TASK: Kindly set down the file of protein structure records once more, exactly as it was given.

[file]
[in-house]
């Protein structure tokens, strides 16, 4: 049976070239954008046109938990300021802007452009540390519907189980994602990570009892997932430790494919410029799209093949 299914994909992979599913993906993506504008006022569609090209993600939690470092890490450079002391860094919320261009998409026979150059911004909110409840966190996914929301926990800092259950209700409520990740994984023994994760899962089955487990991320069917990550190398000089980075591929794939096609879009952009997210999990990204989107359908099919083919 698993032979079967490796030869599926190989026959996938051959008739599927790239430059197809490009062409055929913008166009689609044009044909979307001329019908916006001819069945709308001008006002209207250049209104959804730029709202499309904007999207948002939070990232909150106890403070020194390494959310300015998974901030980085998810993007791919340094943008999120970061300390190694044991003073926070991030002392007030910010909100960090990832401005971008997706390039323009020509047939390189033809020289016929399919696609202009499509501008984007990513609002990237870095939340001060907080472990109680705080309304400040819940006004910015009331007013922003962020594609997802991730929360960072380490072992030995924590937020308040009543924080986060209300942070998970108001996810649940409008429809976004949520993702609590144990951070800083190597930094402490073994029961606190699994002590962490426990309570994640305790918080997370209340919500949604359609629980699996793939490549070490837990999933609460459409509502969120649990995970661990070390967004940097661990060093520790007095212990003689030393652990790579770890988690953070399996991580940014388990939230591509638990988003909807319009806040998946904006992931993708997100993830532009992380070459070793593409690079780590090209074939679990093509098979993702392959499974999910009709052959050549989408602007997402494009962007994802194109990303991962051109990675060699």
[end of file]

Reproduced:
[in-house]
């Protein structure tokens, strides 16, 4: 049976070239954008046109938990300021802007452009540390519907189980994602990570009892997932430790494919410029799209093949 299914994909992979599913993906993506504008006022569609090209993600939690470092890490450079002391860094919320261009998409026979150059911004909110409840966190996914929301926990800092259950209700409520990740994984023994994760899962089955487990991320069917990550190398000089980075591929794939096609879009952009997210999990990204989107359908099919083919 698993032979079967490796030869599926190989026959996938051959008739599927790239430059197809490009062409055929913008166009689609044009044909979307001329019908916006001819069945709308001008006002209207250049209104959804730029709202499309904007999207948002939070990232909150106890403070020194390494959310300015998974901030980085998810993007791919340094943008999120970061300390190694044991003073926070991030002392007030910010909100960090990832401005971008997706390039323009020509047939390189033809020289016929399919696609202009499509501008984007990513609002990237870095939340001060907080472990109680705080309304400040819940006004910015009331007013922003962020594609997802991730929360960072380490072992030995924590937020308040009543924080986060209300942070998970108001996810649940409008429809976004949520993702609590144990951070800083190597930094402490073994029961606190699994002590962490426990309570994640305790918080997370209340919500949604359609629980699996793939490549070490837990999933609460459409509502969120649990995970661990070390967004940097661990060093520790007095212990003689030393652990790579770890988690953070399996991580940014388990939230591509638990988003909807319009806040998946904006992931993708997100993830532009992380070459070793593409690079780590090209074939679990093509098979993702392959499974999910009709052959050549989408602007997402494009962007994802194109990303991962051109990675060699």